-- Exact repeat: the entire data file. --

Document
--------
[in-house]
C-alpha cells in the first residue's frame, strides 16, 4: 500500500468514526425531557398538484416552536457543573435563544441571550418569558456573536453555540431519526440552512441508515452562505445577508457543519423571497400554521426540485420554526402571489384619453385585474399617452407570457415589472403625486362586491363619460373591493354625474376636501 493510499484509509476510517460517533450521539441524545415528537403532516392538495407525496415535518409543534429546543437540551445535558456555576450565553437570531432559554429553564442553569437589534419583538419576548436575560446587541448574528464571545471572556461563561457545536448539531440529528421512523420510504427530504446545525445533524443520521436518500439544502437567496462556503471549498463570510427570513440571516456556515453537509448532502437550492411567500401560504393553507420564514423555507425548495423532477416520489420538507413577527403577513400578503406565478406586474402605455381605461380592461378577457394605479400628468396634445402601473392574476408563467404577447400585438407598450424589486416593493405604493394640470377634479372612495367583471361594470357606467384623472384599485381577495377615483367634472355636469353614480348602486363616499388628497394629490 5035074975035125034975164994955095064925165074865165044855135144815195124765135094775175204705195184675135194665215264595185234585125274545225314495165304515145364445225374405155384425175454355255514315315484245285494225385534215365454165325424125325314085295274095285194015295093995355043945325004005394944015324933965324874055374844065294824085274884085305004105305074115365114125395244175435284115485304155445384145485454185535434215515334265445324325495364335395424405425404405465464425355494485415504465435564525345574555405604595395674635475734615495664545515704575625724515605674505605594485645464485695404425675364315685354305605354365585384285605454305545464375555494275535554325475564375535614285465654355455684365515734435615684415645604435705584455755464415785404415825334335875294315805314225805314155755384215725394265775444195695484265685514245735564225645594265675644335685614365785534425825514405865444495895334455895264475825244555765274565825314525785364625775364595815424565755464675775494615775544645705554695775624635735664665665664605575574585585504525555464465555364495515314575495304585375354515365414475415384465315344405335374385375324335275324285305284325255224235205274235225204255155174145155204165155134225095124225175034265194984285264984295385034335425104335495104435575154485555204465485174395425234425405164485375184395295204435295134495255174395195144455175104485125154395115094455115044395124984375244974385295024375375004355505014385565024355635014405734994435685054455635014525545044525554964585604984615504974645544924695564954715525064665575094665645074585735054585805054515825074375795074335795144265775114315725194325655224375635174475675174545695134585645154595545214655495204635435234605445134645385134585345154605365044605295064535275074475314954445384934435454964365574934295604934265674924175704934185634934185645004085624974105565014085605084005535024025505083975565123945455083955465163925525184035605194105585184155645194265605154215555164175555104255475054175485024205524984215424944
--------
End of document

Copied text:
[in-house]
C-alpha cells in the first residue's frame, strides 16, 4: 500500500468514526425531557398538484416552536457543573435563544441571550418569558456573536453555540431519526440552512441508515452562505445577508457543519423571497400554521426540485420554526402571489384619453385585474399617452407570457415589472403625486362586491363619460373591493354625474376636501 493510499484509509476510517460517533450521539441524545415528537403532516392538495407525496415535518409543534429546543437540551445535558456555576450565553437570531432559554429553564442553569437589534419583538419576548436575560446587541448574528464571545471572556461563561457545536448539531440529528421512523420510504427530504446545525445533524443520521436518500439544502437567496462556503471549498463570510427570513440571516456556515453537509448532502437550492411567500401560504393553507420564514423555507425548495423532477416520489420538507413577527403577513400578503406565478406586474402605455381605461380592461378577457394605479400628468396634445402601473392574476408563467404577447400585438407598450424589486416593493405604493394640470377634479372612495367583471361594470357606467384623472384599485381577495377615483367634472355636469353614480348602486363616499388628497394629490 5035074975035125034975164994955095064925165074865165044855135144815195124765135094775175204705195184675135194665215264595185234585125274545225314495165304515145364445225374405155384425175454355255514315315484245285494225385534215365454165325424125325314085295274095285194015295093995355043945325004005394944015324933965324874055374844065294824085274884085305004105305074115365114125395244175435284115485304155445384145485454185535434215515334265445324325495364335395424405425404405465464425355494485415504465435564525345574555405604595395674635475734615495664545515704575625724515605674505605594485645464485695404425675364315685354305605354365585384285605454305545464375555494275535554325475564375535614285465654355455684365515734435615684415645604435705584455755464415785404415825334335875294315805314225805314155755384215725394265775444195695484265685514245735564225645594265675644335685614365785534425825514405865444495895334455895264475825244555765274565825314525785364625775364595815424565755464675775494615775544645705554695775624635735664665665664605575574585585504525555464465555364495515314575495304585375354515365414475415384465315344405335374385375324335275324285305284325255224235205274235225204255155174145155204165155134225095124225175034265194984285264984295385034335425104335495104435575154485555204465485174395425234425405164485375184395295204435295134495255174395195144455175104485125154395115094455115044395124984375244974385295024375375004355505014385565024355635014405734994435685054455635014525545044525554964585604984615504974645544924695564954715525064665575094665645074585735054585805054515825074375795074335795144265775114315725194325655224375635174475675174545695134585645154595545214655495204635435234605445134645385134585345154605365044605295064535275074475314954445384934435454964365574934295604934265674924175704934185634934185645004085624974105565014085605084005535024025505083975565123945455083955465163925525184035605194105585184155645194265605154215555164175555104255475054175485024205524984215424944